Derek Fisher understands Gasol's frustration.

"We’re trying to do the right things. I don’t think we’re neglecting guys with intent, I just think we’re still limited in our ability to execute offensively with fluidity, and be able to respond and react to what teams are trying to do defensively. Obviously with two seven footers, one of them has to post up, and the other one has to be more high. Based on the skill sets of our two bigs, it’s more natural for Pau to be away from the basket and Drew to be lower," he said Sunday. "But I don’t think he’s wrong in saying what he’s saying. I think we can definitely find ways to utilize his skills better."

The inability to fully capitalize on Gasol's skill set is a natural extension of the forces elevating Bryant's usage rate. Because the Lakers lack effective ball handlers, strong pick and roll types, or other wings/guards capable of creating consistently and effectively off the dribble to break down a defense, Bryant is given too heavy a burden. To lighten it, the Lakers are increasingly turning to Gasol as facilitator. It's a great idea in theory, and one I've long advocated because of Gasol's high end skills in that area. Unfortunately, this year's group is using him more to mask weakness rather than press strength.

The reason they planted Gasol at the elbow so frequently Sunday was simple: It worked, and in a way currently vital to their scoring. From the high post, Pau is able to find players working towards the basket, as well as the perimeter. Any opportunity for a shot at the rim has to be taken, because while the Lakers are effective around the rack, they're not there enough. Conversely, while Pau's passing out of the post has been equally adept, the looks he creates from there aren't as valuable because the Lakers, at least for now, can't hit a 3-pointer. Like, ever. (Something that has to improve, or none of this really matters).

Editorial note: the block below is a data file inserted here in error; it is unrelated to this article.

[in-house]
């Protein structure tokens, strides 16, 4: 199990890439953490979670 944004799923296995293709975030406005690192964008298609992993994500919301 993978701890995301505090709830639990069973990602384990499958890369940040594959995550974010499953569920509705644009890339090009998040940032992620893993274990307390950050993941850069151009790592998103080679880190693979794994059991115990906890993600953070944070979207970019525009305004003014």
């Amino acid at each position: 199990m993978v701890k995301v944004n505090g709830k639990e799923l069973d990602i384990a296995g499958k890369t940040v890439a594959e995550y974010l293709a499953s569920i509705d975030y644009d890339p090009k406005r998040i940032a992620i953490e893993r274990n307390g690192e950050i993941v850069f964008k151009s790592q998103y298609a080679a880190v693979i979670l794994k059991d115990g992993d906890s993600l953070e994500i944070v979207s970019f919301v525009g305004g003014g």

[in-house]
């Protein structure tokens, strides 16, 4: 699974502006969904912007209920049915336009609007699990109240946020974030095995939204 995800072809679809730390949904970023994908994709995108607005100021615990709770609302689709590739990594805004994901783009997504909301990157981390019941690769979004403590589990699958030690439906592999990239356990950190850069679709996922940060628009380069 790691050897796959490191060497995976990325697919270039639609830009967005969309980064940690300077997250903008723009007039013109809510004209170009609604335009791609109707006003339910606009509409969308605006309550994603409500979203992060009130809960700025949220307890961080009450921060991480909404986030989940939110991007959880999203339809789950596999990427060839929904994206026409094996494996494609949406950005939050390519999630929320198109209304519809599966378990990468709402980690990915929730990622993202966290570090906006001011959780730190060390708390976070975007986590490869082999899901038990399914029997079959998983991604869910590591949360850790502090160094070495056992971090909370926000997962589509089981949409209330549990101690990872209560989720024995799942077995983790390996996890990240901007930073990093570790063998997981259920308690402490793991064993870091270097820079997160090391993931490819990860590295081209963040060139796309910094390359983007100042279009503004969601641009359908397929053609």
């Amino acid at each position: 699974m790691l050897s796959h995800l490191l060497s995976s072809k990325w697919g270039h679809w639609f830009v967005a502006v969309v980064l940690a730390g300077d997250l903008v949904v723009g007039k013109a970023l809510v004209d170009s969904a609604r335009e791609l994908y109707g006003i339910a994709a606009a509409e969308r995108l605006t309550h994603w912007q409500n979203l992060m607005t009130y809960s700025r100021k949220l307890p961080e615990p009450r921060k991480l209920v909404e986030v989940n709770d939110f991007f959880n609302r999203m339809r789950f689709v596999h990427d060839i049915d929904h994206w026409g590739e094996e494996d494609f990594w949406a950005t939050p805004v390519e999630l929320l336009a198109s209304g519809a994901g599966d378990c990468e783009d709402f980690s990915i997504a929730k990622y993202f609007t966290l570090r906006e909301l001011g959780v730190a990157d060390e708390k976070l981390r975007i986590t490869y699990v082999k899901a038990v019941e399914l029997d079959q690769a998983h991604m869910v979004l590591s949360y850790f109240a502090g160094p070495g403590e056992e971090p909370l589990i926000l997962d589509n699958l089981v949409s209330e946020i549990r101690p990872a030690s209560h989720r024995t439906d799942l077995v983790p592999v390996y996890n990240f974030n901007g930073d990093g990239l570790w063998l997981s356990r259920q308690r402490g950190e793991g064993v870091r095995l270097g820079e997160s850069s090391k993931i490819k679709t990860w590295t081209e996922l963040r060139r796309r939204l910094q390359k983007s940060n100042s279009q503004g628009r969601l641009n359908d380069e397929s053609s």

Facilitating higher on the floor compensates, forcing defenders up from under the bucket and allowing movement behind them, instead of collapsing the lane to deny a traditional entry pass.

Brown and his staff talk a lot about sticking to their plan, and building towards a more polished product. There's a healthy skepticism regarding how effectively they'll be able to pull it off, between the compressed schedule, lack of practice time, and holes in the roster. There are signs, though, something more sustainable might come. The Lakers have learned how to use Kobe effectively. They've made Andrew Bynum a focal point, one likely to grow more important once Drew learns to effectively combat double teams. Between his work at the elbow and low block (where, like he pointed out, his ability to pass out of heavy defensive attention frees up shots around the perimeter), they've clearly grown to appreciate Gasol's ability as a facilitator and are finding ways to get him more involved in the mechanics of the offense, rather than leaving him to operate away from the ball or float in open space away from the paint.

Maybe-- hopefully, for their sake-- it's a matter of hammering a step until they can repeat it, then moving down the checklist. Perhaps broadening Gasol's scoring opportunities beyond jumpshots is next. From there, it's his responsibility to take advantage.

If they can't, L.A.'s offense won't reach full capacity. Whatever that looks like.